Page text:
Monday, November 09, 2009

New Synthetic Molecules Trigger Immune Response to HIV and Prostate Cancer

New Haven, Conn. —
Researchers at Yale University have developed synthetic molecules capable of enhancing the body’s immune response to HIV and HIV-infected cells, as well as to prostate cancer cells. Their findings, published online in the Journal of the American Chemical Society, could lead to novel therapeutic approaches for these diseases.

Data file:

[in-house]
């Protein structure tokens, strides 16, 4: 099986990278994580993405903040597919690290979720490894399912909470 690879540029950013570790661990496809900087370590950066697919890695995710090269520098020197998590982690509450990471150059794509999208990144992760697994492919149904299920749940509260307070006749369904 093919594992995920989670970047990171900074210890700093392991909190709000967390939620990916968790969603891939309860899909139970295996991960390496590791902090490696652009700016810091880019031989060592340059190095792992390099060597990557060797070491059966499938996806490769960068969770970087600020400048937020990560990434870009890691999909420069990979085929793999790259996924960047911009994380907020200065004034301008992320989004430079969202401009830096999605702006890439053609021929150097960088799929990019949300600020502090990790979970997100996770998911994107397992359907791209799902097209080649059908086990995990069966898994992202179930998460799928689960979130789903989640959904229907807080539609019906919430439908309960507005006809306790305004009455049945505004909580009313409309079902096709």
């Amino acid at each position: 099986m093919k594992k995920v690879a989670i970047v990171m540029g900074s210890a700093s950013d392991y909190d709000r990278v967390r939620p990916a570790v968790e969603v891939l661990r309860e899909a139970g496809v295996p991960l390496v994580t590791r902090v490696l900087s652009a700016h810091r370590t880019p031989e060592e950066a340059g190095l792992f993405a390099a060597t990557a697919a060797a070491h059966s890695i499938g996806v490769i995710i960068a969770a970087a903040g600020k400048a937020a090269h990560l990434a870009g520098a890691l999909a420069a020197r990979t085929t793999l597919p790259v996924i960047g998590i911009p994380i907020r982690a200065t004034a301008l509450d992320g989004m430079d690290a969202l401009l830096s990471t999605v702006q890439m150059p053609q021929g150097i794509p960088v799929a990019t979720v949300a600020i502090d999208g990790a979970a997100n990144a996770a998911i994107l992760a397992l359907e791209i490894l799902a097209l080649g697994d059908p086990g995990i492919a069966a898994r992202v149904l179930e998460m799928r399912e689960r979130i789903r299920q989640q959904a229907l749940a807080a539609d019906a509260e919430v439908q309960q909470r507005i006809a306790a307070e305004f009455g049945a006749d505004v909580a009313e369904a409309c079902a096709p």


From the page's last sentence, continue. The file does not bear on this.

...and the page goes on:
The molecules — called “antibody-recruiting molecule targeting HIV” (ARM-H) and “antibody-recruiting molecule targeting prostate cancer” (ARM-P) — work by binding simultaneously to an antibody already present in the bloodstream and to proteins on HIV, HIV-infected cells or cancer cells. By coating these pathogens in antibodies, the molecules flag them as a threat and trigger the body’s own immune response. In the case of ARM-H, by binding to proteins on the outside of the virus, they also prevent healthy human cells from being infected.

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